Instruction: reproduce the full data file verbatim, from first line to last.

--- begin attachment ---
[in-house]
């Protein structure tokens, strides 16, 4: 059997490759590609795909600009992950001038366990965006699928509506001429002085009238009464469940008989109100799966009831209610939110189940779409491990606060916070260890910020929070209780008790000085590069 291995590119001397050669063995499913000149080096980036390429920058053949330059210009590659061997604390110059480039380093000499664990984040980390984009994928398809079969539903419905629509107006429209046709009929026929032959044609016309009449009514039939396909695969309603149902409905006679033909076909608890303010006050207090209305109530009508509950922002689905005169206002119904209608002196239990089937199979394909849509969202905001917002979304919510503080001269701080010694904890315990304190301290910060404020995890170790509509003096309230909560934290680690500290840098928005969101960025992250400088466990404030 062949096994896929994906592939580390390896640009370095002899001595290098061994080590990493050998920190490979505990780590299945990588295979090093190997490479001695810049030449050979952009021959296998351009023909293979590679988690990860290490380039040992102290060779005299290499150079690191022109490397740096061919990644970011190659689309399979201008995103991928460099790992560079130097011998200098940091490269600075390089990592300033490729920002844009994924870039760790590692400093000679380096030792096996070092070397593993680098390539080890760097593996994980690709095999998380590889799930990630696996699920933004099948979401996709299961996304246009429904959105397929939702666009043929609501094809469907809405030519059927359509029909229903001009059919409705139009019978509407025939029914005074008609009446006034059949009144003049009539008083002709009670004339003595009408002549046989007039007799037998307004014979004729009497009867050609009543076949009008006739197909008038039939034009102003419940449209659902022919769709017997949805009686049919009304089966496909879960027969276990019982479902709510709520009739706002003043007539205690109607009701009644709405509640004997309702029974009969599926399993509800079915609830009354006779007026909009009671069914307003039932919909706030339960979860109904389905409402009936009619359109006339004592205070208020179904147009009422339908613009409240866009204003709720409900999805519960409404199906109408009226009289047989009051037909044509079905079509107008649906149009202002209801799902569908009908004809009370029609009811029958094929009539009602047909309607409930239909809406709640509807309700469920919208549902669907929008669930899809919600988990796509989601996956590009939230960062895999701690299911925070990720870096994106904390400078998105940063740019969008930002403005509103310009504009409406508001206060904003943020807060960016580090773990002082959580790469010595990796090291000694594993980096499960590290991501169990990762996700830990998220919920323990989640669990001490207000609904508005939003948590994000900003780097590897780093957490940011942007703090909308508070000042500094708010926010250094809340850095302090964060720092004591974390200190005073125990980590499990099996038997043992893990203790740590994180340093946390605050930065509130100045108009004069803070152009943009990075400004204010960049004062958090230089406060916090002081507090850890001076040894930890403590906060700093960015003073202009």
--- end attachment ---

[in-house]
């Protein structure tokens, strides 16, 4: 059997490759590609795909600009992950001038366990965006699928509506001429002085009238009464469940008989109100799966009831209610939110189940779409491990606060916070260890910020929070209780008790000085590069 291995590119001397050669063995499913000149080096980036390429920058053949330059210009590659061997604390110059480039380093000499664990984040980390984009994928398809079969539903419905629509107006429209046709009929026929032959044609016309009449009514039939396909695969309603149902409905006679033909076909608890303010006050207090209305109530009508509950922002689905005169206002119904209608002196239990089937199979394909849509969202905001917002979304919510503080001269701080010694904890315990304190301290910060404020995890170790509509003096309230909560934290680690500290840098928005969101960025992250400088466990404030 062949096994896929994906592939580390390896640009370095002899001595290098061994080590990493050998920190490979505990780590299945990588295979090093190997490479001695810049030449050979952009021959296998351009023909293979590679988690990860290490380039040992102290060779005299290499150079690191022109490397740096061919990644970011190659689309399979201008995103991928460099790992560079130097011998200098940091490269600075390089990592300033490729920002844009994924870039760790590692400093000679380096030792096996070092070397593993680098390539080890760097593996994980690709095999998380590889799930990630696996699920933004099948979401996709299961996304246009429904959105397929939702666009043929609501094809469907809405030519059927359509029909229903001009059919409705139009019978509407025939029914005074008609009446006034059949009144003049009539008083002709009670004339003595009408002549046989007039007799037998307004014979004729009497009867050609009543076949009008006739197909008038039939034009102003419940449209659902022919769709017997949805009686049919009304089966496909879960027969276990019982479902709510709520009739706002003043007539205690109607009701009644709405509640004997309702029974009969599926399993509800079915609830009354006779007026909009009671069914307003039932919909706030339960979860109904389905409402009936009619359109006339004592205070208020179904147009009422339908613009409240866009204003709720409900999805519960409404199906109408009226009289047989009051037909044509079905079509107008649906149009202002209801799902569908009908004809009370029609009811029958094929009539009602047909309607409930239909809406709640509807309700469920919208549902669907929008669930899809919600988990796509989601996956590009939230960062895999701690299911925070990720870096994106904390400078998105940063740019969008930002403005509103310009504009409406508001206060904003943020807060960016580090773990002082959580790469010595990796090291000694594993980096499960590290991501169990990762996700830990998220919920323990989640669990001490207000609904508005939003948590994000900003780097590897780093957490940011942007703090909308508070000042500094708010926010250094809340850095302090964060720092004591974390200190005073125990980590499990099996038997043992893990203790740590994180340093946390605050930065509130100045108009004069803070152009943009990075400004204010960049004062958090230089406060916090002081507090850890001076040894930890403590906060700093960015003073202009």